About Degenerative Myelopathy
Degenerative myelopathy (DM) is a disease that is believed to be caused by a genetic mutation found in some dogs. DM affects a pet's spinal cord and will gradually lead to a loss of mobility and eventually a loss of bladder and bowel control. DM in dogs is associated with some forms of human amyotrophic lateral sclerosis (ALS), also known as Lou Gehrig’s disease. For more info about the specific disease you may also visit https://www.caninedm.org/
An official diagnosis of DM is a challenging, often a time-consuming endeavor requiring many tests before a definitive diagnosis is made. This is in part because DM symptoms mirror symptoms of other diseases such as slipped disc or tumors. To develop DM a dog must have two copies of a particular mutated gene, however, not all dogs with a double mutation will necessarily develop this condition. To learn more about genetic testing and to order a test for your dog, visit https://www.ofa.org/diseases/dna-tested-diseases/dm. It is important to talk with your vet on the right approach for diagnoses.
Signs of Degenerative Myelopathy
Weakness and loss of coordination in one or both of the hind limbs is often the initial sign, followed by dragging and scuffing of nails. Affected dogs have a drunken appearance and will often stumble and fall when turning, especially on slippery surfaces. As the condition gradually progresses over many months, hind limb weakness and loss of coordination increase. In some severe cases the front legs also become affected and the dog can become unable to walk and may develop incontinence. According to the University of Missouri's Veterinary Health Center, most dogs lose the ability to walk within 11 months of initial signs.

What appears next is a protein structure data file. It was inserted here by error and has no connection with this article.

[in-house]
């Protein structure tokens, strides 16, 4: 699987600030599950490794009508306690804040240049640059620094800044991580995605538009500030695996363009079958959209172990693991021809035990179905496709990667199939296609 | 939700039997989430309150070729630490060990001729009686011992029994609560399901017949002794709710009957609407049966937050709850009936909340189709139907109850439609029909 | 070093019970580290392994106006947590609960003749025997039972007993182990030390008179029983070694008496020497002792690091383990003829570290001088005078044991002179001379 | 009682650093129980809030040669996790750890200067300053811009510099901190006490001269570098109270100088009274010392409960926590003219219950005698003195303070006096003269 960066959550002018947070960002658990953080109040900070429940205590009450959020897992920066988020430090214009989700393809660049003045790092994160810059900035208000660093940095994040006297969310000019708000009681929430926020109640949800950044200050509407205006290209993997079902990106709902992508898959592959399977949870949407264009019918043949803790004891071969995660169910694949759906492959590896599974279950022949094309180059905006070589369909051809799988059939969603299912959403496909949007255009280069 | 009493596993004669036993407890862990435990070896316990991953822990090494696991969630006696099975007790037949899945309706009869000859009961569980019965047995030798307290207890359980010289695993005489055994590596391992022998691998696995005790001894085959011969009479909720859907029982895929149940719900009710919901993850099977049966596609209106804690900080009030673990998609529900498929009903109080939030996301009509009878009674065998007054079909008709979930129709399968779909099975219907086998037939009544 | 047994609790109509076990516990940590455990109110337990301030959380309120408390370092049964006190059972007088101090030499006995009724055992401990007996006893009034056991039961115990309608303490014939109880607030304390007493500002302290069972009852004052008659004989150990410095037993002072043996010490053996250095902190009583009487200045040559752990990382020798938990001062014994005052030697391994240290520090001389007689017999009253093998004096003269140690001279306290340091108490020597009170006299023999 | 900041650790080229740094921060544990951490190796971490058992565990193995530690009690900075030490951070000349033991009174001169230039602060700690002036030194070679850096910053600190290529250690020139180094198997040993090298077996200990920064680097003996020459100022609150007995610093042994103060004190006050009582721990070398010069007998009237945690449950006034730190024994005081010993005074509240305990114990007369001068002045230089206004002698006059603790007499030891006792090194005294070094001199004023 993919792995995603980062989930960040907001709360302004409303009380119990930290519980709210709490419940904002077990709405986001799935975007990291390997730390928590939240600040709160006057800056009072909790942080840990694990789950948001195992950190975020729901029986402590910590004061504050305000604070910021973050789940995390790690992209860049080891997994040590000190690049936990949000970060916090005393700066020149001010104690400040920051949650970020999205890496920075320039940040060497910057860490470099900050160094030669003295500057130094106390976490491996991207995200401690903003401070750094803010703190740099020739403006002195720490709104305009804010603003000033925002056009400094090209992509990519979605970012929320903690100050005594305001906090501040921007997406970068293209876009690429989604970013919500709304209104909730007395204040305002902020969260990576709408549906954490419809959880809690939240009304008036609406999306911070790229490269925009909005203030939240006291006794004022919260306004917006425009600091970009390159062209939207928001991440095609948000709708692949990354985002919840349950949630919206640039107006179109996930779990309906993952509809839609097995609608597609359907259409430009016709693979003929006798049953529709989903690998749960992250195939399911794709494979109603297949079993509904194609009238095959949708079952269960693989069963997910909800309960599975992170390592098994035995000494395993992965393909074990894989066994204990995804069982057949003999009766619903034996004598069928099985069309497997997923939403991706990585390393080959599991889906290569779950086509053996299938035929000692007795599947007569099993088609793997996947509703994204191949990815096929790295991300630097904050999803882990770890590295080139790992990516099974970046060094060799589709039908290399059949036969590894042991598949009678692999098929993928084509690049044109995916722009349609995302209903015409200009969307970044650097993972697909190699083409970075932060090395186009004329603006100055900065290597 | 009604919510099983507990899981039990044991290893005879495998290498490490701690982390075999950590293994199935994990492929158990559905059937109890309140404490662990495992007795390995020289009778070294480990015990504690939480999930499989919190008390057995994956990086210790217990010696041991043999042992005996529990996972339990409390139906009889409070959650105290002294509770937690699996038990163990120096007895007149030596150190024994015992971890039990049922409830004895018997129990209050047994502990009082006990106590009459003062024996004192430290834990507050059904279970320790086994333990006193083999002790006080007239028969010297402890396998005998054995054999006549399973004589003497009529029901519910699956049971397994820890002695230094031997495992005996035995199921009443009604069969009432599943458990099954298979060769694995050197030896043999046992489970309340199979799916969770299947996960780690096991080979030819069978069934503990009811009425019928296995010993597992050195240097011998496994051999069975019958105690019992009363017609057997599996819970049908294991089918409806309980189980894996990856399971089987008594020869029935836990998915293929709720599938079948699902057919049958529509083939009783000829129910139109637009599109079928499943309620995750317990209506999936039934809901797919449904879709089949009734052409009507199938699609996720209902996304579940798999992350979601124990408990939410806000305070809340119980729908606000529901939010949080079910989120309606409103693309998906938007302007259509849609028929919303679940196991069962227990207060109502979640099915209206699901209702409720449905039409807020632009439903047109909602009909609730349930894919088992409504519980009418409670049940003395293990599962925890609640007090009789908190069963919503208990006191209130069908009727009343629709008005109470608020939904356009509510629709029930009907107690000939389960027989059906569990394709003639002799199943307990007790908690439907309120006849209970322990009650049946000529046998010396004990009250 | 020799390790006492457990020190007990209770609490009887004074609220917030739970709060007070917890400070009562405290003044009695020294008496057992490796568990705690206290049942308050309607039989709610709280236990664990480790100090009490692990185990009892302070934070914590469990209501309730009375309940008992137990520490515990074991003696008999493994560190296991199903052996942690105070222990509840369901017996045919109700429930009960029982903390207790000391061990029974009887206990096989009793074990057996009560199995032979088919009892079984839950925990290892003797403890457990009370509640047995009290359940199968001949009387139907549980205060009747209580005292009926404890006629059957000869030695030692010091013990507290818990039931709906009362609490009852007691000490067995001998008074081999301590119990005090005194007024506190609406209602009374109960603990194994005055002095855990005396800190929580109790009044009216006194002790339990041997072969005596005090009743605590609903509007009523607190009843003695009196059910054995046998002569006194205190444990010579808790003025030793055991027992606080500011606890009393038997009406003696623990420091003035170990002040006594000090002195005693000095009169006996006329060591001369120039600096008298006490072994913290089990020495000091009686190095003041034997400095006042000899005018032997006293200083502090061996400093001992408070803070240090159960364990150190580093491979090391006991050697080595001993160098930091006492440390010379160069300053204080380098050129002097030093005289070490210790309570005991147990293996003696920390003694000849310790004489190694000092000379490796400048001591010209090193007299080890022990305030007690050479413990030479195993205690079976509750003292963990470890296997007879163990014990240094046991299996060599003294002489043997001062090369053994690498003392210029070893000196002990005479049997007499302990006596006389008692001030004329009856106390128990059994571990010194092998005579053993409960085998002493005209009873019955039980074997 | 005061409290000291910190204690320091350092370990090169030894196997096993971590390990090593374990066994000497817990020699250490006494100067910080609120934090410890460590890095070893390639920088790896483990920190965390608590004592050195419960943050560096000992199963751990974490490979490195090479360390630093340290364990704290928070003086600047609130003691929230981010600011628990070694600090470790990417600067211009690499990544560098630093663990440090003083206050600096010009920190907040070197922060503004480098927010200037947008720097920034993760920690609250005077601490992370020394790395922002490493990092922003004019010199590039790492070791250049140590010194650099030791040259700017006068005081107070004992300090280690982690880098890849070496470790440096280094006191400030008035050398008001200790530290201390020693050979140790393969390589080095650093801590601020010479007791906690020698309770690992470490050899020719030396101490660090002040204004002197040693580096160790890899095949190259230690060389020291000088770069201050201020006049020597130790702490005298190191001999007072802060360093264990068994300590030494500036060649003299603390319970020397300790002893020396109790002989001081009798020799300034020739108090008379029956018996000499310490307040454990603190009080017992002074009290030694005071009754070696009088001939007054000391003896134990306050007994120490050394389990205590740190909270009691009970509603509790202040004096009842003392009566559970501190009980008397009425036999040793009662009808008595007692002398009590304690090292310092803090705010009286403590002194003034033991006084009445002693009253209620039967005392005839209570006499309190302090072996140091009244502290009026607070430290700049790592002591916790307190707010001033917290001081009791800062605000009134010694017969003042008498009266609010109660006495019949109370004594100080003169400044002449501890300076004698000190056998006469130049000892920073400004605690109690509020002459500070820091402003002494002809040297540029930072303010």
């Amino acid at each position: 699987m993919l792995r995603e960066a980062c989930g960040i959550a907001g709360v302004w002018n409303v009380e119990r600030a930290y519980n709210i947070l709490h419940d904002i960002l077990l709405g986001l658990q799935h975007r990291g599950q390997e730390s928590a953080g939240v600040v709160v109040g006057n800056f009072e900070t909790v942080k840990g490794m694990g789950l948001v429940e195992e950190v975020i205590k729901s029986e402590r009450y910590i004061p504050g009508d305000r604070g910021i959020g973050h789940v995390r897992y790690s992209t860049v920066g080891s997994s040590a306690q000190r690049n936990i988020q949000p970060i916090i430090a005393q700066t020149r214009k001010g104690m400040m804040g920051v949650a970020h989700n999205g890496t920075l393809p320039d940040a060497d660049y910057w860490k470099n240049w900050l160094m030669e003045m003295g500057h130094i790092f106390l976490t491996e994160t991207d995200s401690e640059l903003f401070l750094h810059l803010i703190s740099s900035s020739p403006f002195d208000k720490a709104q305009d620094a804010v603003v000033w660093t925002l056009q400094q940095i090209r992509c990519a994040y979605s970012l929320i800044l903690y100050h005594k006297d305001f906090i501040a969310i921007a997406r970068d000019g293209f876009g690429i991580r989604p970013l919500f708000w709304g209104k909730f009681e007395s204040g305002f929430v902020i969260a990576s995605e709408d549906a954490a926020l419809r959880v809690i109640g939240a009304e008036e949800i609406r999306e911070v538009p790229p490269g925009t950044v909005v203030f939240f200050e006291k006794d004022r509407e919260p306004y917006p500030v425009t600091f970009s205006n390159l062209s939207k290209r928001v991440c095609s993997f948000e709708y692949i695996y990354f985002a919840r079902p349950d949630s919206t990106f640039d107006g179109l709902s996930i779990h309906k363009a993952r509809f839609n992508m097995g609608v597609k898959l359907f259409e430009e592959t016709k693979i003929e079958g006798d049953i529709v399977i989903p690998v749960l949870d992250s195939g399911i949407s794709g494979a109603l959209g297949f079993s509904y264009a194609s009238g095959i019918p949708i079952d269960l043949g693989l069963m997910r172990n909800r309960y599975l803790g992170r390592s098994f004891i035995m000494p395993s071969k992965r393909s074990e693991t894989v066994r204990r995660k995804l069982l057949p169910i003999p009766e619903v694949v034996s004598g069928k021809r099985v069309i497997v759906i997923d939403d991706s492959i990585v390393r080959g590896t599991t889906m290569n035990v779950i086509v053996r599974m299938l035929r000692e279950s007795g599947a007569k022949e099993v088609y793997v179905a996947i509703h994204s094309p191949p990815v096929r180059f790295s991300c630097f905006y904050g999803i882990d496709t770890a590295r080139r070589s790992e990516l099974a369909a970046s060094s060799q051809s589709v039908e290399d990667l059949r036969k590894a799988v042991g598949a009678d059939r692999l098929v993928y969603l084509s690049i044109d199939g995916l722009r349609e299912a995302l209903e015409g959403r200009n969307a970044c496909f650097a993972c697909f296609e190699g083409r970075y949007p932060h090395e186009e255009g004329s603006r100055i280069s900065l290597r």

Degenerative myelopathy is not a painful condition and, as a result, affected dogs are generally well and keen to exercise, despite their disability.
The following are a few symptoms which can indicate early stage DM:
- Scraping nails when walking
- Swaying backend when your pet is walking
- Difficulties rising into a standing position
- Exaggerated movements when walking
- Stumbling and tripping
- Rear legs crossing
- Loss of balance
Later stage symptoms include:
- Loss of ability to stand on hind legs
- Unable to stand, even when lifted into position
- Loss of bladder and bowel control
- Gradual loss strength in front end
Treating Symptoms of DM
Unfortunately there is no cure for DM (that's why we're here!). However, various accommodations and physical therapies, such as underwater treadmill, in conjunction with a health diet and exercise can help to maintain the health of the muscles. Learn more about DM research efforts.